It is rare to come across an entire city that is a museum. Though Bukhara is packed with remarkable sites it is still nonetheless a living, working city. Khiva, however, is more akin to a film set, the local population, rightly or wrongly, sidelined in order to preserve historic buildings and present a manicured scene to tourists.
Whatever you feel about such a policy, Khiva remains one of the greatest cities on the Silk Road: the Ichon Qala in particular is a labyrinth of madrasas and mosques, minarets and trading domes that, at least on the surface of it, look just as they would have done at the end of the 19th century before Soviet town planners, demolition crews and modernist architects got their hands on Uzbekistan.
On a cold winter’s evening, after the wedding parties have departed and the few tourists are enjoying their supper, you can be entirely alone with the ghosts of the past, wandering the narrow streets and soaking up the atmosphere. Which decade, indeed which century, you care to imagine yourself in is entirely up to you.
Archaeological digs in the Ichon Qala during the 1980s and early 90s uncovered a wealth of material as much as 7m below the modern ground level, and the earliest finds from these excavations suggest that the town was first inhabited between the 6th and 5th centuries bc. Legend has it that the city was founded long before this, however, as Shem, son of Noah, is said to have first marked out the city’s walls.
The best things to see and do in Khiva
The heart of the Museum City, the Ichon Qala seems like a time warp. Listed as a UNESCO World Heritage Site since 1990, it is devoid of cars in its central areas, and with most of the modern infrastructure hidden from view, if you wake up and get out early, or take a walk late in the evening once the crowds have gone, then you’ll capture a glimpse of Khiva in a bygone age, albeit rather cleaner.
The density of sites, in particular the madrasas, means you’re unlikely to be able to take everything in, and regular refreshment breaks will certainly be in order. We’ve tried to provide a list here of the most important sites, though as seemingly every building has a story to tell, there’s no doubt you’ll chance upon plenty of others as well.
The crenellated city walls were Khiva’s first line of defence from medieval raiders. Some 2.2km (1.4 miles) surround the city centre, and at their most impressive point they are 10m high and 8m thick.
Built from adobe mud bricks, the oldest remaining sections of the walls date from the 5th century AD, though much of what you see is of far later (17th century) construction. Four substantial gateways allowed access through the walls; the sentries posted here would have been heavily armed, and closely monitored everyone and everything entering and leaving the city.
Islam Khoja Madrasa
At the start of the 20th century there were 65 madrasas in Khiva, 54 of them within the city walls. In many ways, madrasas are to Khiva as university colleges are to Oxford or Cambridge – being higher education institutions where teachers and students lived and worked together. As such, the city was a hotbed for religious education and religious debate, and its wealthier residents bid to outdo each other by building larger, richer and more elaborate madrasas.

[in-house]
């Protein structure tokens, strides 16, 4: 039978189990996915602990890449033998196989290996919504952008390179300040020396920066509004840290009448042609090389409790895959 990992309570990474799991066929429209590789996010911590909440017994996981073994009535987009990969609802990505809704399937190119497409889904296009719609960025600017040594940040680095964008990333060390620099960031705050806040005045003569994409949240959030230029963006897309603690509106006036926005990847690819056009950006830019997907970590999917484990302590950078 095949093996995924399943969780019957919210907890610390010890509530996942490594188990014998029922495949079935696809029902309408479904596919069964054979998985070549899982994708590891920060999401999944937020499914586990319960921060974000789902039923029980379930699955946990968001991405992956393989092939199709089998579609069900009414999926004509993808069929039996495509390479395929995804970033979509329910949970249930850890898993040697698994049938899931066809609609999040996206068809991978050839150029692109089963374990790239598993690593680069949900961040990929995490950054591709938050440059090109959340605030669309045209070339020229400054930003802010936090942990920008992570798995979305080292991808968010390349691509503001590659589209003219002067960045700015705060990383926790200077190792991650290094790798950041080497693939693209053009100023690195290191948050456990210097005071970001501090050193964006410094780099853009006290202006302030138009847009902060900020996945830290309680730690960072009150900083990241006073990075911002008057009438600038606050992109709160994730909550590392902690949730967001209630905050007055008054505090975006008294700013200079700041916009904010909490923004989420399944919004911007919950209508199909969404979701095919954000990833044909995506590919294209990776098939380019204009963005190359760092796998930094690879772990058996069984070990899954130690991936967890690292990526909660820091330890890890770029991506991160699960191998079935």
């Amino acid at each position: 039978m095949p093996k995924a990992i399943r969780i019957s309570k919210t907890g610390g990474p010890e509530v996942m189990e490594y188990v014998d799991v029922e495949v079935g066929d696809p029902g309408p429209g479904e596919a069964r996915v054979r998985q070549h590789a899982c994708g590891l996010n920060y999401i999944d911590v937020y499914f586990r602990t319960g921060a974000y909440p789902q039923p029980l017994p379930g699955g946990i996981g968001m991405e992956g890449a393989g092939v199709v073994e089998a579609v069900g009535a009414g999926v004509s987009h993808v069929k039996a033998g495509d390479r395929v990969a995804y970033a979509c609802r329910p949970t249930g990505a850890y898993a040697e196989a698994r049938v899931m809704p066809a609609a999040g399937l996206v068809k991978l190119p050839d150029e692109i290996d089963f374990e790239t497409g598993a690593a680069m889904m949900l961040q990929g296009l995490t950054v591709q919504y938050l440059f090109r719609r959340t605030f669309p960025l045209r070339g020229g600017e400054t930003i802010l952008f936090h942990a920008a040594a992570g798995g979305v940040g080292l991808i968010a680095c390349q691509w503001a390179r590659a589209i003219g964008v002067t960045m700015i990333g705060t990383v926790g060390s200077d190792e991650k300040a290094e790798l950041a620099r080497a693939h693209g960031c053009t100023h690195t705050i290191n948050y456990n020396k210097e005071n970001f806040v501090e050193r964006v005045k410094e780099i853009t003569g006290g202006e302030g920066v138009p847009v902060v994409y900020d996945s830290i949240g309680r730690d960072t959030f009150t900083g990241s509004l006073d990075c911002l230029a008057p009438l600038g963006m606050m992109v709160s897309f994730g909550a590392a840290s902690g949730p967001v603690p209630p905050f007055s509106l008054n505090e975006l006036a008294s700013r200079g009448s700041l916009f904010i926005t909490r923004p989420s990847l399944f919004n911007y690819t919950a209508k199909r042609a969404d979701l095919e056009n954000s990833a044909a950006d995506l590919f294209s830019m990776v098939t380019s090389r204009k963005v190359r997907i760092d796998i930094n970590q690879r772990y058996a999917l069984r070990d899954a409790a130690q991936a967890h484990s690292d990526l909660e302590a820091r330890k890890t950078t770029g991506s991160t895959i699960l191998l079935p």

The striking turquoise Islam Khoja Madrasa is a surprisingly late construction: it was completed only in 1908. Its founder, Islam Khoja, was grand vizier to the khan and an active educationalist. He introduced several educational reforms, endowed schools and hospitals, and his pièce de résistance is this building.
Sadly, the completion of the project is tied up in tragedy: Islam Khoja was assassinated in 1913 and the madrasa’s architect was buried alive by Emir Isfandiyar Khan as a potential witness to the murder.
The 42 rooms of the madrasa now house the Museum of Applied Arts. Though the selection of artefacts is not of such high quality as in similar museums in Tashkent and Bukhara, there are still some interesting examples of royal costume, metalwork, leather goods, tiles and carved marble.
Fourteen minarets have survived in the centre of Khiva. They were constructed so that the muezzin might climb the stairs to call the faithful to prayer five times each day, his voice carrying on the breeze across the city.
Every postcard of Khiva seems to be illustrated with a photo of the Kalta Minar. This stumpy, but still eye-catching, green-and-turquoise landmark was intended to be the tallest minaret in central Asia: its patron, Muhammad Amin Khan, planned for it to be at least 70m tall, allegedly so that you could see Bukhara from the top. Sadly, it was not to be. Muhammad was murdered (page 263) before the minaret was complete and the architect responsible for the project fled.
Getting to Khiva
Urgench is the regional transport hub, and wherever in Uzbekistan you are coming from, you will pass through there. However, in 2018, trains began running from Tashkent, Samarkand, Bukhara and Urgench to Khiva’s new station, about 1km east of the Old Town.
From Urgench to Khiva it is just 35km, and by car it takes just 30–40 minutes. You will pay around US$12 for a taxi, and US$2 for a seat in a shared taxi or minibus. You can pick these up from Beruni in Urgench; they drop you at the North Gate of Khiva’s Old Town.